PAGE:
#On this day – Chernobyl
Sunday, April 26th, 2020
The worst nuclear event in history
On this day in 1986, the nuclear disaster at the Chernobyl nuclear power plant in Pripyat, modern day Ukraine, took place, when design flaws in one of the reactors led to what has been dubbed the worst nuclear event in history. Although nearby cities were evacuated soon after the disaster, it is agreed that around 40 deaths occurred due to acute radiation related illness in the days and weeks that followed; whilst it is thought that the radiation led to possibly several thousand long term deaths due to cancer. The disaster came as a great shock to the Soviet Union, and put great pressure onto those at the top of its political operations. Eventually, the clean up operation cost around 18 billion Soviet Rubles or 70 billion US Dollars, and many argue that the economic and political implications of the event were partly responsible for the collapse of the Soviet Union 5 years later. Following on from the disaster, a 30 kilometre exclusion zone was set up around the city of Pripyat, still affecting people today in modern day Ukraine and Belarus. Today, the disaster is used by some to argue against the use of nuclear power, citing its potentially devastating consequences.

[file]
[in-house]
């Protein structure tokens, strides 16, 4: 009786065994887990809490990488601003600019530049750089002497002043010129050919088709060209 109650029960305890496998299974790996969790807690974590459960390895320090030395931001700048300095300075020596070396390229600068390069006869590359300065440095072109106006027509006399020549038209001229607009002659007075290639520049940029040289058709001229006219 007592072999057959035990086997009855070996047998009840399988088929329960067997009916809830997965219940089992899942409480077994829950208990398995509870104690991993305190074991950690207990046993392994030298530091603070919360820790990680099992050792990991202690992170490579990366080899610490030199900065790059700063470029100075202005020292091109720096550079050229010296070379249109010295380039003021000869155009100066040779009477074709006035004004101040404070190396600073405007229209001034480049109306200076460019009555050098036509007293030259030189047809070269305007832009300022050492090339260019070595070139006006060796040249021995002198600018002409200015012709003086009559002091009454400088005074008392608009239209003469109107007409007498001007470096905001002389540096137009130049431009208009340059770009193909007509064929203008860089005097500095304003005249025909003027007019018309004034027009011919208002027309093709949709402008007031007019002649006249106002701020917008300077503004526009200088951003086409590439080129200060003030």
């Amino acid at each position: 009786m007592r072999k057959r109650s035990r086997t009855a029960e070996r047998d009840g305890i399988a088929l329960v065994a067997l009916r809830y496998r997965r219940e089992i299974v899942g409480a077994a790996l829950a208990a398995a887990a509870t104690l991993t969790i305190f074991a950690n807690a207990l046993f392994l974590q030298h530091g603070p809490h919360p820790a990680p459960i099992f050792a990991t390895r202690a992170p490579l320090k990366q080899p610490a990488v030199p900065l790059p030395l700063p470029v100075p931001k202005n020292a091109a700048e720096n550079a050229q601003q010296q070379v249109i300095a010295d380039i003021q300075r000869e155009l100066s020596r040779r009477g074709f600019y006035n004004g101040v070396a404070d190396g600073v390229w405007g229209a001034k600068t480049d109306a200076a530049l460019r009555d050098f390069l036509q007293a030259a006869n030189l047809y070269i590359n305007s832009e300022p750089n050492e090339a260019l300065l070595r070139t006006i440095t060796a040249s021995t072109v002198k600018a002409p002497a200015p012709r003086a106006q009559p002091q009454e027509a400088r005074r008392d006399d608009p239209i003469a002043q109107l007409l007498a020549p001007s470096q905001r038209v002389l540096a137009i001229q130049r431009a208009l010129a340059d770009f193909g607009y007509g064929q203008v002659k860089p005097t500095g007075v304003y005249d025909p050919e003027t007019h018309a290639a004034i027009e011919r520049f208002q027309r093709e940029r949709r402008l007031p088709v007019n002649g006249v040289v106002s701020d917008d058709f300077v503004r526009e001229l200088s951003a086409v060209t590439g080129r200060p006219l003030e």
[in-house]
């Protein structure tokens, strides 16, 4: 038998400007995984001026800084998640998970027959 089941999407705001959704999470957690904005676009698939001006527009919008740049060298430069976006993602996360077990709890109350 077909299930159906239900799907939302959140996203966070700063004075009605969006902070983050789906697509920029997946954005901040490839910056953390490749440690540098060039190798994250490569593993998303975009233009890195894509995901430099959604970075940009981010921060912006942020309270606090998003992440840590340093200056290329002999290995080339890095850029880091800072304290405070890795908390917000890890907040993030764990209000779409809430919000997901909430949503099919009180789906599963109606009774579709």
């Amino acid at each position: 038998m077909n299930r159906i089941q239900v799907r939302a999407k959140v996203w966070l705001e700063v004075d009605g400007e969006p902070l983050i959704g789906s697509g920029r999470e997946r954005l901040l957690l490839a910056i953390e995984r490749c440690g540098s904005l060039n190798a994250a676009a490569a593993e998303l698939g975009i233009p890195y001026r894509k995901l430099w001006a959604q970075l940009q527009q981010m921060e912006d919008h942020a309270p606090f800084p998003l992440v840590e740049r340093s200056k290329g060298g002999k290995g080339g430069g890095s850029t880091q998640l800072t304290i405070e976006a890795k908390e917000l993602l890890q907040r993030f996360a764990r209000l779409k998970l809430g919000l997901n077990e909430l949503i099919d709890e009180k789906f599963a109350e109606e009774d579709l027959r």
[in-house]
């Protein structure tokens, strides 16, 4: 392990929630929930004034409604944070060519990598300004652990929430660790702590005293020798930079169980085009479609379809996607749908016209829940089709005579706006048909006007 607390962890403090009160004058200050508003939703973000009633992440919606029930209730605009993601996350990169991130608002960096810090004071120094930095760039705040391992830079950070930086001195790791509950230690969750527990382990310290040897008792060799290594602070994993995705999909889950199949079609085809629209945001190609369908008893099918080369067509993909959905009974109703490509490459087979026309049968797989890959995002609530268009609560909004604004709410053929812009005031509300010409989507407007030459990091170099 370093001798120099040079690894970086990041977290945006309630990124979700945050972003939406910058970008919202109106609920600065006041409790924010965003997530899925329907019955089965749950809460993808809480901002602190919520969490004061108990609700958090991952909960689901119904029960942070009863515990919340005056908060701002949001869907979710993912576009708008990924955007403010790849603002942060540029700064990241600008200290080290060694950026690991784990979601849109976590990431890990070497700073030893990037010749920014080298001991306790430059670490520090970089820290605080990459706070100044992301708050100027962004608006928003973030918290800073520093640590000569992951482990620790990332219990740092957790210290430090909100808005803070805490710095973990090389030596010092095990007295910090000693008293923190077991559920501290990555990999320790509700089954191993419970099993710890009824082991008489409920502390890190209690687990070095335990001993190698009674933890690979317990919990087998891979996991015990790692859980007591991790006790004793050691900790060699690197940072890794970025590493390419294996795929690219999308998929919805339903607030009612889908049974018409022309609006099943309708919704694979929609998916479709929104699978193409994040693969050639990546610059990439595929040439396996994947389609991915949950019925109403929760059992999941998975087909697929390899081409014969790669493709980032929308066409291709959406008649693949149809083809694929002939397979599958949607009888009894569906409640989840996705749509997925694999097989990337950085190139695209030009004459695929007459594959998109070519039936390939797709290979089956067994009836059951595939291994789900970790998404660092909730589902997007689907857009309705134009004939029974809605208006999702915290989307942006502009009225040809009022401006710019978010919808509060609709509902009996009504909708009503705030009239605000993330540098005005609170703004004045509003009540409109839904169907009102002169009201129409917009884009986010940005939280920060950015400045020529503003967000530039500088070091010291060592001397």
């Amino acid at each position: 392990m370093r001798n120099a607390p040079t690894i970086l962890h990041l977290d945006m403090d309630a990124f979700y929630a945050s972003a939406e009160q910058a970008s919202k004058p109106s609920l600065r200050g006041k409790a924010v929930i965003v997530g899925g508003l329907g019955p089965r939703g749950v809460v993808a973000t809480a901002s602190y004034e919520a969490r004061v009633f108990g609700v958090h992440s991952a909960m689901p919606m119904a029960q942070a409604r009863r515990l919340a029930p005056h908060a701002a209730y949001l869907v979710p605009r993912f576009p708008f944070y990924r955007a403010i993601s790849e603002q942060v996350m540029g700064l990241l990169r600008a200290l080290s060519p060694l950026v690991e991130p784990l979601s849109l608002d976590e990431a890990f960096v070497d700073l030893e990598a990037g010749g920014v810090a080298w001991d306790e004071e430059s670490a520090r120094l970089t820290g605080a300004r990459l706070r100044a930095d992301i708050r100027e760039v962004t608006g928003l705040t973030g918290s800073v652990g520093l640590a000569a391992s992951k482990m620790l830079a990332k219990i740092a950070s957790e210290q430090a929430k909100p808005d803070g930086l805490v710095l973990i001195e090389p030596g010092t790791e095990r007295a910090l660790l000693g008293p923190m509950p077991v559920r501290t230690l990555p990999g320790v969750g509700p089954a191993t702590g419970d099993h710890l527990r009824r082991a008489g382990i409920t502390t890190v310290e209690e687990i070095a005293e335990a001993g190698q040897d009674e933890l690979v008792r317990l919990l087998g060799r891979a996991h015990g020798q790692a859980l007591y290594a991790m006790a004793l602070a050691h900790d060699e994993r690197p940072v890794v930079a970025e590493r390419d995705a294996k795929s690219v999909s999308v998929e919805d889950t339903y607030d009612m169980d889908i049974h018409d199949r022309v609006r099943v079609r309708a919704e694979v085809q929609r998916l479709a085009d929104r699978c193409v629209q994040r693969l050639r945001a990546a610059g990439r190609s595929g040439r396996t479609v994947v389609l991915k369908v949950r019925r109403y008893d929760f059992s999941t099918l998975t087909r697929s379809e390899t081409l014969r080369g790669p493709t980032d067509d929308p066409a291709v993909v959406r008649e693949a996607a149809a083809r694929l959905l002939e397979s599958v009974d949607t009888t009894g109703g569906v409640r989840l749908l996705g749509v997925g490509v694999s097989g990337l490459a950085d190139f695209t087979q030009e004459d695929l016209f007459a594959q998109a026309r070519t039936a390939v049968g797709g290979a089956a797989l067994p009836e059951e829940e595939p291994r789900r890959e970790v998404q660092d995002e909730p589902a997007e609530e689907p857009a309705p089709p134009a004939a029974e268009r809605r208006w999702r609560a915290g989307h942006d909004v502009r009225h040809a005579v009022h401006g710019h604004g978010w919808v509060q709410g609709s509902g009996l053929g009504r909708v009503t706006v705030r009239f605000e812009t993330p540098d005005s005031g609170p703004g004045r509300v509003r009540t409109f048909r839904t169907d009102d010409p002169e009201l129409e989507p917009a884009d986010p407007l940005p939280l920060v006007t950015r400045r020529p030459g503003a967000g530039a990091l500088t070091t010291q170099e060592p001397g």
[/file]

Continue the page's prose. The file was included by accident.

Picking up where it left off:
The Chernobyl Liquidators are the 600,000 Soviet citizens and military personnel who are recognised as having helped to combat the negative effects of the Chernobyl disaster. Those considered liquidators include people playing may different roles at the time; including firefighters, civil defence troops and civilian scientists and engineers. Many liquidators were given the award of Hero of the Soviet Union; one of the most famous was Mykola Melnyk, a helicopter pilot who made a risky flight to place radiation sensors on the reactor. Today, liquidators living across old Soviet states are often awarded generous rewards in recognition of the danger into which they put themselves after the disaster. Several organisations and charities, including the Chernobyl Union and Children of Chernobyl have since been set up to further the causes of living liquidators, their families and those who remain at risk following on from the disaster.
Although Chernobyl is generally considered the worst, and has been responsible for most deaths, other nuclear disasters have occurred since 1986. The most famous of these was the 2011 Fukushima nuclear reactor meltdown following on from a tsunami. Despite being responsible for far fewer deaths, it is the only disaster since Chernobyl to have been ranked a level 7 on the International Nuclear Event Scale, meaning it was a major disaster with international consequences.
Written by Harry Cornford
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